It's a simple question: is Steam or Epic Games the better choice when it comes to choosing your PC gaming platform?
Steam is the longstanding leader of the pack, but Epic Games offers a wide selection of games to choose from. So which one should you be giving your hard-earned cash to?
We'll look at some of the key attributes of each of these game stores, to give you all the information you need to make the best decision for you.
READ MORE: Does Steam accept Bitcoin: 2021 update
Possibly the best known of the PC game stores, Steam has been around since 2003, making it a veteran. Steam was created by Valve, famous for hit games such as Half-Life, Left 4 Dead, Portal, Dota2, and Counter-Strike, as well as creating the Source game engine.
Alongside being a storefront, it also acts as a social gaming hub, provides game streaming software, the Steam workshop for the community to create content, among other things.
READ MORE: Steam vs GOG 2021: Which is better?
The Epic Games Store is a PC storefront run by Epic Games. Epic is perhaps best known for creating the incredibly popular Fortnite, and Unreal Engine. The store first launched in December 2018.
As well as offering titles from Epic Games, they also offer a selection of time-limited exclusives, often indie titles, with a few AAA games thrown in as well. In terms of additional functionality, it includes a games library, a news feed, friends lists, and chat.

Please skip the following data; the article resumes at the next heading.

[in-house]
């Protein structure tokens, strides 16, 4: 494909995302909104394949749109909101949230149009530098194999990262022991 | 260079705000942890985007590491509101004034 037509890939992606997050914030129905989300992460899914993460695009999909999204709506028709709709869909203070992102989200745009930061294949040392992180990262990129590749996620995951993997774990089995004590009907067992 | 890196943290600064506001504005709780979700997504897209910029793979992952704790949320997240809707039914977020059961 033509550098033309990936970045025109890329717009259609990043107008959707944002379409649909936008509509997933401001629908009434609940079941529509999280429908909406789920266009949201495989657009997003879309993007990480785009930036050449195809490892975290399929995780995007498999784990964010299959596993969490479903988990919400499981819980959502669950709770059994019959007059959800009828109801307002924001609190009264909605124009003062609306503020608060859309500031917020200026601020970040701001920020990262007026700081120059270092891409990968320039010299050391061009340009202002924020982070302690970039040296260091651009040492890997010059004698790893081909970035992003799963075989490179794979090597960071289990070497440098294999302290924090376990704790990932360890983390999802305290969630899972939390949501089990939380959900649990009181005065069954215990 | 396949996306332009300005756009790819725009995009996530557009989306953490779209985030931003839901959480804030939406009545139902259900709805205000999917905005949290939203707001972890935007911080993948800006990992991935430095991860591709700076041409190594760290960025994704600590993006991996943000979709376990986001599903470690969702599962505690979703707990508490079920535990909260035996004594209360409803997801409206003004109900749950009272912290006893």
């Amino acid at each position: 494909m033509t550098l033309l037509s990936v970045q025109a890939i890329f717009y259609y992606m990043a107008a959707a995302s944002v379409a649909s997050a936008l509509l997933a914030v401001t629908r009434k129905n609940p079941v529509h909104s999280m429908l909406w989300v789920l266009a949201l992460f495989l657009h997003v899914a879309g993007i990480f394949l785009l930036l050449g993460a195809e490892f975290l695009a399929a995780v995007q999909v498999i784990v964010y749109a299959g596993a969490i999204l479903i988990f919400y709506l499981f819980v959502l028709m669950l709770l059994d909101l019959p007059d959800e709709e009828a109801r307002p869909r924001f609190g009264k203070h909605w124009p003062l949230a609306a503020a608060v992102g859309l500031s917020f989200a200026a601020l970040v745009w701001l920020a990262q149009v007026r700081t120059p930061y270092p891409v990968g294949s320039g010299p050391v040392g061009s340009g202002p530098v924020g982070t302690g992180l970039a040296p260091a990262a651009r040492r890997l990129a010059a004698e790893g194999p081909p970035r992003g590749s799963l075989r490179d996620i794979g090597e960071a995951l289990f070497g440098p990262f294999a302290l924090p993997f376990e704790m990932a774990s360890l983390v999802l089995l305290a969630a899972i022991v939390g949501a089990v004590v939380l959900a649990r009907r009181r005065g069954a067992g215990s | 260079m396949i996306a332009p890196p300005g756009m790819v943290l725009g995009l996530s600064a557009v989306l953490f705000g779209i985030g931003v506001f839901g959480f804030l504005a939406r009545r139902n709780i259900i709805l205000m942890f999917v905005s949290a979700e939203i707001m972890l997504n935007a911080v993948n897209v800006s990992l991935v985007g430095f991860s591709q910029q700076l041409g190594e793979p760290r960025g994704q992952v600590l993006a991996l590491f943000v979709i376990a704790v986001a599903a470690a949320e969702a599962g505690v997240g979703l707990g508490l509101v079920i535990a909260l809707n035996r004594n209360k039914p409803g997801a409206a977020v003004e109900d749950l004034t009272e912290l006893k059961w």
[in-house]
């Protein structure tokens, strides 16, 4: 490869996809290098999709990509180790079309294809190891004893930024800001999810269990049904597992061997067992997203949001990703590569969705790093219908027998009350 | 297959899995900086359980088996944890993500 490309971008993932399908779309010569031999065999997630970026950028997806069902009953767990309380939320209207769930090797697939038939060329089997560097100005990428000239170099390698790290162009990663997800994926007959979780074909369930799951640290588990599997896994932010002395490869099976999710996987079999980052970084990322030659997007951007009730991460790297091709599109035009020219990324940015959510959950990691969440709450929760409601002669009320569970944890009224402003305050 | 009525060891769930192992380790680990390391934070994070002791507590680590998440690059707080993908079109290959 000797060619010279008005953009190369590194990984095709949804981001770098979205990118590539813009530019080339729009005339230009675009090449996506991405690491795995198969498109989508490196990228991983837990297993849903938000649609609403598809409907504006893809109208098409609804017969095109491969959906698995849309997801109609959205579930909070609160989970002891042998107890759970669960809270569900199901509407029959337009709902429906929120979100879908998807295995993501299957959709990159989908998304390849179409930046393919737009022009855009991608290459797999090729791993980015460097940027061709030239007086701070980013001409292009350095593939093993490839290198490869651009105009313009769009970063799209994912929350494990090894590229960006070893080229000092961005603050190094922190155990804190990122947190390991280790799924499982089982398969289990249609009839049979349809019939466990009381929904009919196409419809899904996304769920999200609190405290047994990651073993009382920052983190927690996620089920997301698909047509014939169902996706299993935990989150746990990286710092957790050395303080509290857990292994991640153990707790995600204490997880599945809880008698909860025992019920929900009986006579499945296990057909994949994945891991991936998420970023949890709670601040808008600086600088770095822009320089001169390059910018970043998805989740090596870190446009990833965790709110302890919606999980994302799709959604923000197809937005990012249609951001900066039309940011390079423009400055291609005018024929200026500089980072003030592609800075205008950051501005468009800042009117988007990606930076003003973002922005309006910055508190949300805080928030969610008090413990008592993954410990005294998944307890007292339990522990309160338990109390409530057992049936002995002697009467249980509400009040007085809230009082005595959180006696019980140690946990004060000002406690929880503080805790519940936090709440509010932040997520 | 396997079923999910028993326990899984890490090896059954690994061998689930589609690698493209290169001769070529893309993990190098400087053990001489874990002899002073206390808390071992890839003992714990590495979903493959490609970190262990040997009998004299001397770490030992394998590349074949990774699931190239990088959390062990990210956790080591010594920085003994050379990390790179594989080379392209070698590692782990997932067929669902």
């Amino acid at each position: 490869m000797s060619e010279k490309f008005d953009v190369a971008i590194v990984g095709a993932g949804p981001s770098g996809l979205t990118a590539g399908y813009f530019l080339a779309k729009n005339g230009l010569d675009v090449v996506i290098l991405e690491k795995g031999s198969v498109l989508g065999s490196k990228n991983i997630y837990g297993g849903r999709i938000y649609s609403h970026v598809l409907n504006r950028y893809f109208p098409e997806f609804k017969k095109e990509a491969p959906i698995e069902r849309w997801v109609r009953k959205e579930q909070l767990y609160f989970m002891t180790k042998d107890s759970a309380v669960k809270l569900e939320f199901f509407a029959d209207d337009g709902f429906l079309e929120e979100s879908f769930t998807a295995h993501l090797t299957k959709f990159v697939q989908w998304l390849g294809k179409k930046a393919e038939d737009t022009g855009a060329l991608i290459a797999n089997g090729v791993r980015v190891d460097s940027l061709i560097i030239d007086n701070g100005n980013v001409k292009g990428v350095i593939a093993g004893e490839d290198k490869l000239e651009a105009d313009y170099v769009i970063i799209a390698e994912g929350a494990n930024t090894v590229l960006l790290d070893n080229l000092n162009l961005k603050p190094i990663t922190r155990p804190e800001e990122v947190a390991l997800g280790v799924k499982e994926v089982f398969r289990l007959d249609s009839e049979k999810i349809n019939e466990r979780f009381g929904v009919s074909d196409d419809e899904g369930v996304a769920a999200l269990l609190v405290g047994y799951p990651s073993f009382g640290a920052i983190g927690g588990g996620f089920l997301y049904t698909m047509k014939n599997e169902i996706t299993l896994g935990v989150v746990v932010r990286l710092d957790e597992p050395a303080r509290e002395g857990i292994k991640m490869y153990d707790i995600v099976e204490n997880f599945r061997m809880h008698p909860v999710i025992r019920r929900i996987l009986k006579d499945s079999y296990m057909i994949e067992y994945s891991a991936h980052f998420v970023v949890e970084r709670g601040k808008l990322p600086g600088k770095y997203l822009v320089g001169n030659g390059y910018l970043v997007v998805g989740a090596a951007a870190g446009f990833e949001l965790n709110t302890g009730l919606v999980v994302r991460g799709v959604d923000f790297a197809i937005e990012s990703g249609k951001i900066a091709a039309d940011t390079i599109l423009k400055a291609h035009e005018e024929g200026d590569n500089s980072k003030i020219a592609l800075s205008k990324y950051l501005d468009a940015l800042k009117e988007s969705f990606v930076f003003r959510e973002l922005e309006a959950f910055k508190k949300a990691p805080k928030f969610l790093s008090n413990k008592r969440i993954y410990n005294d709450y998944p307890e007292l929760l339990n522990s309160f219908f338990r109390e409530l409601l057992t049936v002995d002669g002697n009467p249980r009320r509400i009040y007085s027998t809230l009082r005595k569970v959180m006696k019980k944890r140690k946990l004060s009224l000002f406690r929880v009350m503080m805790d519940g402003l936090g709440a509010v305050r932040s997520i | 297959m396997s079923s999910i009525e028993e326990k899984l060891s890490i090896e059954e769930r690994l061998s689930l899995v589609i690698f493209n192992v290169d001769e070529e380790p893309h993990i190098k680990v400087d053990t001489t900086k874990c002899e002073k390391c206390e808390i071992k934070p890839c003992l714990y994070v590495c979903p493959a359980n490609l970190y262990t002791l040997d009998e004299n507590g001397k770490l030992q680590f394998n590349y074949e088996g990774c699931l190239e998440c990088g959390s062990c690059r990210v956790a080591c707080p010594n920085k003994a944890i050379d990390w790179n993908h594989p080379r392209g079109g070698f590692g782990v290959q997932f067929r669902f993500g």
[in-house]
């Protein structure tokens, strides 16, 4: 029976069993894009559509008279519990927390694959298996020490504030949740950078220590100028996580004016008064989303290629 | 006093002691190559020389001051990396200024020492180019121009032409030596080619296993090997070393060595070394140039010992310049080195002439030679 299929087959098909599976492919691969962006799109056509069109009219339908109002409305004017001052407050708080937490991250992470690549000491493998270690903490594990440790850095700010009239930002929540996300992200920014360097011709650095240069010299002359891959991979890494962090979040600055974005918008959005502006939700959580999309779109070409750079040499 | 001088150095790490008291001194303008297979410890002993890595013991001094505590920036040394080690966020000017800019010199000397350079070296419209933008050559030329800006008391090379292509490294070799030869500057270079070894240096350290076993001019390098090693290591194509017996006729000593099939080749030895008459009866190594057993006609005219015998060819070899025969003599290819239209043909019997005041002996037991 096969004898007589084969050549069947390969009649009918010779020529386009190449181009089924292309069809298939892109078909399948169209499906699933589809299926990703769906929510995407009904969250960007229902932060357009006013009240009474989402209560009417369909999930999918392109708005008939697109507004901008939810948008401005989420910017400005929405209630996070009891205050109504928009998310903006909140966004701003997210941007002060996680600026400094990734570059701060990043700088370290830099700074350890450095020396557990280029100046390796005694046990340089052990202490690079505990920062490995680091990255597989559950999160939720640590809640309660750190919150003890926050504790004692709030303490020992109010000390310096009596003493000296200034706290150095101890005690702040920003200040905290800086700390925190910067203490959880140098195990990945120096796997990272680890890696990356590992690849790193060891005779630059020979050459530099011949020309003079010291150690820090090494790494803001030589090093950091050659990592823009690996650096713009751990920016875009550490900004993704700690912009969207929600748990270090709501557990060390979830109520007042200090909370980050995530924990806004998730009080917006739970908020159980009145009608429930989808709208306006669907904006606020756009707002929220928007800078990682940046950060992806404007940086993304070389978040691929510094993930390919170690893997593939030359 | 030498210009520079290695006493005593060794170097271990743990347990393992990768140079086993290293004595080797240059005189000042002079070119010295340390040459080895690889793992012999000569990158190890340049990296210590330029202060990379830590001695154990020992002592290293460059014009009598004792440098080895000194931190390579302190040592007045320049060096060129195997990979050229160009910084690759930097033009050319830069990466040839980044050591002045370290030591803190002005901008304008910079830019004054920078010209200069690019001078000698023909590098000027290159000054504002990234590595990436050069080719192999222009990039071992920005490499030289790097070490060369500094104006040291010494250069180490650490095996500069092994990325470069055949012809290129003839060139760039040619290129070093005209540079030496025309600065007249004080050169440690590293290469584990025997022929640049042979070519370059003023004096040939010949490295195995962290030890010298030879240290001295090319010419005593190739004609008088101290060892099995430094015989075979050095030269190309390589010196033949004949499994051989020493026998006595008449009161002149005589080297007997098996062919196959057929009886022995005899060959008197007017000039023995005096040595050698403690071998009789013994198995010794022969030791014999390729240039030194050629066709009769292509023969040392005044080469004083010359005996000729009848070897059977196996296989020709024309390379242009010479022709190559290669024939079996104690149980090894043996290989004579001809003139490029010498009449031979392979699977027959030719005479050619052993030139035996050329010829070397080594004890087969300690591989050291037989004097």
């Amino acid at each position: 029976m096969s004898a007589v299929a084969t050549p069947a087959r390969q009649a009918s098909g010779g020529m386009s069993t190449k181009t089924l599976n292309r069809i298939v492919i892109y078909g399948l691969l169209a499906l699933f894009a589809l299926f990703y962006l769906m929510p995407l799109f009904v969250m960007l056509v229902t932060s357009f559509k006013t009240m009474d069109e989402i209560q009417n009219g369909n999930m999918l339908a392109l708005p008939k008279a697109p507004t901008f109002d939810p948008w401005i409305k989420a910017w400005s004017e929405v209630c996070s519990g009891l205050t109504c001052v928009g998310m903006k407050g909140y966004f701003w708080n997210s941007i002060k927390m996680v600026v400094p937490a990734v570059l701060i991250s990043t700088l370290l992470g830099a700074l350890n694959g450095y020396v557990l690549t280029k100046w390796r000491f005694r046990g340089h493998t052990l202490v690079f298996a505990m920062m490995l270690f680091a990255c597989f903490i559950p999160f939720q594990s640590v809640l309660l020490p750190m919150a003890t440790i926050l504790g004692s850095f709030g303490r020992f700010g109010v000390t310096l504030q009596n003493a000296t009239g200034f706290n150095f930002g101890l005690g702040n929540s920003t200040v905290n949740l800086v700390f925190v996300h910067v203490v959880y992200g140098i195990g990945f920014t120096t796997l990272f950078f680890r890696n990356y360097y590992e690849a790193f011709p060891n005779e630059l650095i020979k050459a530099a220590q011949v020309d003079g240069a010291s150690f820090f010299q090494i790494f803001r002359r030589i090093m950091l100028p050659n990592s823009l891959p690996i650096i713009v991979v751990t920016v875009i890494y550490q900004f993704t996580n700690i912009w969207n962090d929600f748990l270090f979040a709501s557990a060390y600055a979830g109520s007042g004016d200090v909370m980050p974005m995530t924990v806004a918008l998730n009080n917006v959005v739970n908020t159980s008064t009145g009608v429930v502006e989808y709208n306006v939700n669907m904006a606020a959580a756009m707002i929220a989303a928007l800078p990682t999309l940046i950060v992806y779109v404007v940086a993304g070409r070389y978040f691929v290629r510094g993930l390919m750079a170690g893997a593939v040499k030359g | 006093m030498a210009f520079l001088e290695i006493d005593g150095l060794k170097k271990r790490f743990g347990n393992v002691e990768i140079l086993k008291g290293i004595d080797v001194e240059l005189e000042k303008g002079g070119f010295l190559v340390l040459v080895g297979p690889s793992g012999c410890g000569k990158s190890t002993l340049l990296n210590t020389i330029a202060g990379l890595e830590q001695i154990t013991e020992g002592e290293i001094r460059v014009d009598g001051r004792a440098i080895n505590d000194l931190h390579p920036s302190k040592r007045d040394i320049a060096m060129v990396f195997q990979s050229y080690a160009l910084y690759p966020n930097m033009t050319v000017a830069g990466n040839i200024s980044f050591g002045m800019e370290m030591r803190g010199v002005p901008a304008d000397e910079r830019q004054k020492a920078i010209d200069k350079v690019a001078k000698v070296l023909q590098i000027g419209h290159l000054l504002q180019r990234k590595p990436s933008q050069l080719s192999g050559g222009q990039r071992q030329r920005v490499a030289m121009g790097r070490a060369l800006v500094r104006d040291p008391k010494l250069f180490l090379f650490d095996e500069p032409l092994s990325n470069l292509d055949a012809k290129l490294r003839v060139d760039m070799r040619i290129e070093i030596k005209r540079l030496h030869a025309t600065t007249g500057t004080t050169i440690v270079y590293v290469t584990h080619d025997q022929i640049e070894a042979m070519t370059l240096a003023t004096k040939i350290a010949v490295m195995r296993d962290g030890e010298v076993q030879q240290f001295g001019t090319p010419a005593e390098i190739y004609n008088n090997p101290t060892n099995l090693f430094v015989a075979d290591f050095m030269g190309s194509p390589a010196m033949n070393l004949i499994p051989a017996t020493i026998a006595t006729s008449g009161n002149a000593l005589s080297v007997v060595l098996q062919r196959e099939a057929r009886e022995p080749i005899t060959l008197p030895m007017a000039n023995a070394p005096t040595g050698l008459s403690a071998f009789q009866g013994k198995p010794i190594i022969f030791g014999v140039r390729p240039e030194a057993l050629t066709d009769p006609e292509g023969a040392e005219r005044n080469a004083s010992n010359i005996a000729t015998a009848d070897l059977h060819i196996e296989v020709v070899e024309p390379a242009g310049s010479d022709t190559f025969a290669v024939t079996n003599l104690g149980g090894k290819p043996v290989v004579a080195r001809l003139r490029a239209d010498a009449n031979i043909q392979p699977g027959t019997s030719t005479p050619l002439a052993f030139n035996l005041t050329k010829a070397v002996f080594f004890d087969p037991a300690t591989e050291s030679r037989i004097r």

Those are the basics of the two storefronts. Let's take a look at some of the key aspects of each.
Steam vs Epic's Games
Let's start with the single most important thing in this conversation: the games.
Having been around for almost two decades, Steam has unquestionably the larger library to choose from, with over 30000 titles. This ranges from major titles to indie gems, and there will almost be something to suit every player's tastes. The drawback is that quantity does not always equal quality, and Steam certainly has a number of low-quality/almost unplayable games. The sheer volume of games can also make it difficult for the gems to get noticed.
In contrast, Epic Games, at just over two years old, inevitably has a much smaller selection to choose from. And where we said that Steam has quantity, Epic Games leans much more toward the quality side, with far fewer broken or unfinished titles.
Epic also makes a number of exclusivity deals with other developers. This has undoubtedly had a big impact n their revenues, which you can read about here.
So on this front, if you want the widest possible selection of games, then Steam has the edge. But if you are happy with a smaller, more carefully curated selection, then you'll probably be nudging towards Epic.
Steam vs Epic User Interface
Next, let's take a look at how these storefronts are layed out. Both storefronts have a relatively clean UI. But Steam has a lot more elements to it, in terms of the menu options, newsfeed and other elements which combine to make it feel much busier. In contrast, the Epic storefront is much simpler, and launching a game just requires you to click on the icon and hitting 'Launch'